Profits rise at Winthrop due to busy pipeline of data centre projects

Revenues at data centre builder rose by 22% to €685m in the 12 months to the end of April last year

Data centre builder Winthrop Technologies' directors say results for fiscal 2022 were 'ahead of expectation' and they expect to see 'continued strong growth in future years'.

Data centre builder Winthrop Technologies last year increased its underlying pretax profits by 9 per cent to €64.7 million, its latest accounts show.

Consolidated accounts for the Dublin headquartered Winthrop Technologies Ltd show that revenues rose by 22 per cent from €560 million to €685 million in the 12 months to the end of April last year.

The accounts also show that profits for the engineering group were hit by a €50 million exceptional loss concerning a company restructuring that was “incurred in the merger by absorption of a group entity”.

This resulted in a pretax profit of €14.7 million – down 75 per cent on 2021.


The accounts state that the firm “has a strong order book for 2023 and beyond and a strong cash-generating capability”. It recorded post-tax profits of €12.3 million after paying corporation tax of €2.5 million.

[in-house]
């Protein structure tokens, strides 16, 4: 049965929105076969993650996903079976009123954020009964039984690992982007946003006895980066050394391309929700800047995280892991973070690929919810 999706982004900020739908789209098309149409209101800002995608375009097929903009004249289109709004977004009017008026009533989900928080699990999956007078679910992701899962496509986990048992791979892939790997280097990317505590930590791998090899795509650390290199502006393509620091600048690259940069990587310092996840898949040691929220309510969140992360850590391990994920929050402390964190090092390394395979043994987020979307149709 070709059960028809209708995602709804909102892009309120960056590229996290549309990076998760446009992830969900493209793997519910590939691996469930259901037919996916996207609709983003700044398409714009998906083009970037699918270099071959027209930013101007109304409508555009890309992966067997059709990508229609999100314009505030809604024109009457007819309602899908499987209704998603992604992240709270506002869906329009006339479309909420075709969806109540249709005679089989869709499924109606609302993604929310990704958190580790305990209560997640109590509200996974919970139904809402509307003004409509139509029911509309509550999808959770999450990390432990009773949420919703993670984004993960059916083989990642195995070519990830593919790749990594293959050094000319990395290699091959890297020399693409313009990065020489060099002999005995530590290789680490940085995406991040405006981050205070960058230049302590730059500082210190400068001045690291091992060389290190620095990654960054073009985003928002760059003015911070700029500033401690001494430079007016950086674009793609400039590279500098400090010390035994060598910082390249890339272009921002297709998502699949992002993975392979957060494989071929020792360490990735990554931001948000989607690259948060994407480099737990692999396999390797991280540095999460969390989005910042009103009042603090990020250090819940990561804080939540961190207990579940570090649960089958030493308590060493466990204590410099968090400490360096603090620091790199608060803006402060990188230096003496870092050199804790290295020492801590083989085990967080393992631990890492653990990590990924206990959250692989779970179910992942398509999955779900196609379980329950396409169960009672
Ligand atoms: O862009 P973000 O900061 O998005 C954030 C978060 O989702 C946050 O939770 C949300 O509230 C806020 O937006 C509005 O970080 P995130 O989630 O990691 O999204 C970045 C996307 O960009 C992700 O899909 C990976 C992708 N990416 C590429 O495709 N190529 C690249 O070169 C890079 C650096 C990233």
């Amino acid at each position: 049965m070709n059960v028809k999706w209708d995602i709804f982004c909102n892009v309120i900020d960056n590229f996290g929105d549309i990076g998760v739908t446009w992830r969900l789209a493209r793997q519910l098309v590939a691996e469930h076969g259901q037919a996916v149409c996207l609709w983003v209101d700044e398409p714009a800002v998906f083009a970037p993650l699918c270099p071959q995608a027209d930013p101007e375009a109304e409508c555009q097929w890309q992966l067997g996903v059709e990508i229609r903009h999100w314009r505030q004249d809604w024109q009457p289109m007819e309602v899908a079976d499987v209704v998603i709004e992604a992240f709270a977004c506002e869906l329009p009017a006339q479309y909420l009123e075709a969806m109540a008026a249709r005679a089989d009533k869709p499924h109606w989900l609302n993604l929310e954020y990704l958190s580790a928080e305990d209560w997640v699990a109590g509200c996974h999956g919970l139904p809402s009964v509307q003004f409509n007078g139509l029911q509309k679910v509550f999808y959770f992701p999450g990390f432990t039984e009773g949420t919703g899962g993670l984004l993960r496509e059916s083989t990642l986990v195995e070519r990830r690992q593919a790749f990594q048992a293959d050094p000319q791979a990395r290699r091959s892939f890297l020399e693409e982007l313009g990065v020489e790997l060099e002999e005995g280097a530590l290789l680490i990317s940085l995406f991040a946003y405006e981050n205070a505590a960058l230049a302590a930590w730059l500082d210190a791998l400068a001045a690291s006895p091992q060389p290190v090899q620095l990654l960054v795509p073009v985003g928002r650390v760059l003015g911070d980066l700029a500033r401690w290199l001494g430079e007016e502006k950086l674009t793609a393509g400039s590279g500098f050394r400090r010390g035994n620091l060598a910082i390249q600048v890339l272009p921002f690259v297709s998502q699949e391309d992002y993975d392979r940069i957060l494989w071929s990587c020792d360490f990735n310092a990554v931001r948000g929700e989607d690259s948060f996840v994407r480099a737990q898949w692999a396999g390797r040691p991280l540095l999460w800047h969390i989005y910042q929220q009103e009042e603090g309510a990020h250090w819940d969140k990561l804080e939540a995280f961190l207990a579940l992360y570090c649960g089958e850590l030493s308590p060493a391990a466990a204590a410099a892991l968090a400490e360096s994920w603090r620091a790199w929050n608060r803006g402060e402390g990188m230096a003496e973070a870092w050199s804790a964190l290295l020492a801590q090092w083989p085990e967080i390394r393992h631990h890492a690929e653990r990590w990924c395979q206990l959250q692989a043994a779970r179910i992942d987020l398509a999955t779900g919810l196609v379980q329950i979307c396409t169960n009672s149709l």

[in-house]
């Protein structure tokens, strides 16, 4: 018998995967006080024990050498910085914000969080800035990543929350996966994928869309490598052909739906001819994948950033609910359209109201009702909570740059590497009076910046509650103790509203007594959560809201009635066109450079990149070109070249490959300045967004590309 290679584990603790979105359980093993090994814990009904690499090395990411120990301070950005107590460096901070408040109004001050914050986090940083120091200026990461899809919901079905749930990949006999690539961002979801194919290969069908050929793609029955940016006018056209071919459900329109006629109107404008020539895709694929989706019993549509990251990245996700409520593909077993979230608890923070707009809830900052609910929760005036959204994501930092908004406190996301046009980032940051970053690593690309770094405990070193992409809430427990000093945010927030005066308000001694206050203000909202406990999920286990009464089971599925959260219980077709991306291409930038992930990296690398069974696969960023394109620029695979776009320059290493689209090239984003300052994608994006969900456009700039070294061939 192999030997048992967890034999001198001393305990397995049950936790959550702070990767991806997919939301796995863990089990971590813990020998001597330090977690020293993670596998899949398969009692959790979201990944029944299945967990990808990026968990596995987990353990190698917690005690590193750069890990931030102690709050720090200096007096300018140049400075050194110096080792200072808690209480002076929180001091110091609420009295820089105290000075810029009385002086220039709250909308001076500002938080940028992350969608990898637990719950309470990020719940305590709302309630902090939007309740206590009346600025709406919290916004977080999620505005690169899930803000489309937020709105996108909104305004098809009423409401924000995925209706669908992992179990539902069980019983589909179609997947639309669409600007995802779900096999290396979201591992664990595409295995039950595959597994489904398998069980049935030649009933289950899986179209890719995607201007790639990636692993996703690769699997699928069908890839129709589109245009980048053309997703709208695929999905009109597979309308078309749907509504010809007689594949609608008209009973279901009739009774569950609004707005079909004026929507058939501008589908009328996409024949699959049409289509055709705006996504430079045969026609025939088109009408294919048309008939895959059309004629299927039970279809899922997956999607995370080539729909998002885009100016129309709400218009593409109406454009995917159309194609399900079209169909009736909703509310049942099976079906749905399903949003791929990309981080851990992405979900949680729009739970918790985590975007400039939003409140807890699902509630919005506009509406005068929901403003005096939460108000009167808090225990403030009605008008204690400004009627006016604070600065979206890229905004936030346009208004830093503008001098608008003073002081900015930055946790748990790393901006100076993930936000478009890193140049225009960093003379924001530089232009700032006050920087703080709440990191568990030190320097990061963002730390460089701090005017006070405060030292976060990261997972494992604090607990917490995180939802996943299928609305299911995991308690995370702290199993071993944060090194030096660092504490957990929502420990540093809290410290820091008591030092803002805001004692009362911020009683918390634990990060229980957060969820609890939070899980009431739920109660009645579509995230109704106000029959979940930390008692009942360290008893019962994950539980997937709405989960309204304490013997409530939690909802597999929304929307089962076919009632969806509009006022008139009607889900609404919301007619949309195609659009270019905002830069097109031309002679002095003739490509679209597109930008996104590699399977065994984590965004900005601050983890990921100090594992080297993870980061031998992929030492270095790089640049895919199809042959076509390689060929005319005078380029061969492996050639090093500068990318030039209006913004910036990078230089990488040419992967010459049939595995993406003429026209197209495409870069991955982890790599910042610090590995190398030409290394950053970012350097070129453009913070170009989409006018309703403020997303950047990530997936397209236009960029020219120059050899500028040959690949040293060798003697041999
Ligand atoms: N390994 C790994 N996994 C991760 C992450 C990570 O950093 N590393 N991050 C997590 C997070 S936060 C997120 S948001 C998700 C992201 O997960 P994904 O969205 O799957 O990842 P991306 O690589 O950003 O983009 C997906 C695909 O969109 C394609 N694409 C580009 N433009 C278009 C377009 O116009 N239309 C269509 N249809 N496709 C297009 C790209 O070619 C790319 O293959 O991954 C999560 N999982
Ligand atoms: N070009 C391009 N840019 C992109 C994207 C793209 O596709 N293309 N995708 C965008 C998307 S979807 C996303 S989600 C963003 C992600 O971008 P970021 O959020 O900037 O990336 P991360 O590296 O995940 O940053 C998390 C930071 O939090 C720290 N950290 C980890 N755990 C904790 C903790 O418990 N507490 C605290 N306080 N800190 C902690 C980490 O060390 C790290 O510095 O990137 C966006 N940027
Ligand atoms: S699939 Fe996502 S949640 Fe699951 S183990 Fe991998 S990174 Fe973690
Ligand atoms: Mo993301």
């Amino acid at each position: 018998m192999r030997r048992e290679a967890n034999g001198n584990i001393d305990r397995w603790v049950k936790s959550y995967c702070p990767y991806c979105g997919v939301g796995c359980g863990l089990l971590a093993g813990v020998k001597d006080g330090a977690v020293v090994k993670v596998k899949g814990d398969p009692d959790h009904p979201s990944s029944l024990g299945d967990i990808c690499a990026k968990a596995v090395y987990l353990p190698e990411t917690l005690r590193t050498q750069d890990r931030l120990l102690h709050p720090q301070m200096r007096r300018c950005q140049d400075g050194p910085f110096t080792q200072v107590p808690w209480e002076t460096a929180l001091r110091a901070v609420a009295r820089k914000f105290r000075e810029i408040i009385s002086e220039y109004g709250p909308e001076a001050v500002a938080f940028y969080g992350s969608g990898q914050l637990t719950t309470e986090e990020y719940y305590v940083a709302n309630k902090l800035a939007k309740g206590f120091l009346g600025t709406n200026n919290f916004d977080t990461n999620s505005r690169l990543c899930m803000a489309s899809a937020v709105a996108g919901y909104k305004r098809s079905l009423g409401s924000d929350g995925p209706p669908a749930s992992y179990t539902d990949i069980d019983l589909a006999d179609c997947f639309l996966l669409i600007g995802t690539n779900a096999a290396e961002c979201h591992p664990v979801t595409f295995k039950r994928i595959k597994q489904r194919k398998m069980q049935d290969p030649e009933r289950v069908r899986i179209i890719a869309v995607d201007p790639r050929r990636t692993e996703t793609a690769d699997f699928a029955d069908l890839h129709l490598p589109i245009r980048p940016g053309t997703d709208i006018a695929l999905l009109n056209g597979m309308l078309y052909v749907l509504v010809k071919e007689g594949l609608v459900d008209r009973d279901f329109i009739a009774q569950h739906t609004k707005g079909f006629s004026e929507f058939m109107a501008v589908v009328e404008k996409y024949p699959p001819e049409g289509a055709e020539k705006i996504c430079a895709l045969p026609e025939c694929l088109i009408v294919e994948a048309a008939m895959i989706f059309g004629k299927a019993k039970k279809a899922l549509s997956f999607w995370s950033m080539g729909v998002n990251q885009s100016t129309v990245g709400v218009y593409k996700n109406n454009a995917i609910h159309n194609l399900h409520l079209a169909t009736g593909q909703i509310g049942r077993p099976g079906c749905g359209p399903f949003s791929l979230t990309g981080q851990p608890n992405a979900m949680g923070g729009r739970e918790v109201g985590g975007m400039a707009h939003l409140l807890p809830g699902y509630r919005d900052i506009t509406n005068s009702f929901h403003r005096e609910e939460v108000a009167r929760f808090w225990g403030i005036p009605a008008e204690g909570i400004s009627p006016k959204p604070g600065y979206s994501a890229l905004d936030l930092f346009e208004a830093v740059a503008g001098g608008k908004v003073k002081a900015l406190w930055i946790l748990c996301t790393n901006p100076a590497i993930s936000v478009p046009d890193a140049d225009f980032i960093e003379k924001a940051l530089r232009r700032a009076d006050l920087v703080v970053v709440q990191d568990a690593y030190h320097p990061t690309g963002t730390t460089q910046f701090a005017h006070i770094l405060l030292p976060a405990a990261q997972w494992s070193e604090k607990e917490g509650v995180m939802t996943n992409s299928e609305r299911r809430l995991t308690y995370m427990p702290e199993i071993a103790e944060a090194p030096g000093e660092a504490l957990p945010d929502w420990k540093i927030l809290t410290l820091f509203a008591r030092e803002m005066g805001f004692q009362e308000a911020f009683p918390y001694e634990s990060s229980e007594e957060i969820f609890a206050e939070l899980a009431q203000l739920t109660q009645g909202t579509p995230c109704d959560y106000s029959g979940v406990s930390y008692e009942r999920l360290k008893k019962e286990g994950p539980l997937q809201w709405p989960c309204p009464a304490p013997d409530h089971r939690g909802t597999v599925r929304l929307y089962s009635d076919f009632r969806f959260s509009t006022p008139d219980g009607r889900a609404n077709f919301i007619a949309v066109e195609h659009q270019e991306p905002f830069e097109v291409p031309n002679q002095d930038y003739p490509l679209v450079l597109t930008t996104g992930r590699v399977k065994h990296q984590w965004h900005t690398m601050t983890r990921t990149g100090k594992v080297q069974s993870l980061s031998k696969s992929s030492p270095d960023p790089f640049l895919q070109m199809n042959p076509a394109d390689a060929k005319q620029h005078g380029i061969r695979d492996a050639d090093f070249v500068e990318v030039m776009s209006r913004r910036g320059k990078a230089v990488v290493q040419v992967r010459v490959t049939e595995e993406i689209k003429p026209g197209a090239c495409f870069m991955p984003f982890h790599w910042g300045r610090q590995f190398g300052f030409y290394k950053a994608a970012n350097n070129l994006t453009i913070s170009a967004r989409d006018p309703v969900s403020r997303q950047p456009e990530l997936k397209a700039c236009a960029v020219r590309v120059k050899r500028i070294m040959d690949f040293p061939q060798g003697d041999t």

The directors state that the results for fiscal 2022 were “ahead of expectation” and they expect to see “continued strong growth in future years”.

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On the company’s website, it states that “we are currently constructing multiple turnkey data centre projects in nine different European countries, equating to over 300MW of IT load in flight”.

The business paid a dividend of €72.6 million last year, which followed a payout of €60 million in the prior year.

The company is controlled by founder and majority shareholder Barry English, while former Ryanair deputy chief executive Michael Cawley was appointed as a director in January 2022 and chairs the board.

The business is led by chief executive and shareholder Anne Dooley. A mechanical engineer, Ms Dooley joined Winthrop in 1997 during its start-up phase.

Employee numbers increased from 457 to 598 as staff costs rose sharply from €48.9 million to €69.7 million. Pay to directors increased from €438,479 to €609,794.

On the risks facing the business, the directors state that the group faces increasing energy and material costs.

Gordon Deegan

Gordon Deegan

Gordon Deegan is a contributor to The Irish Times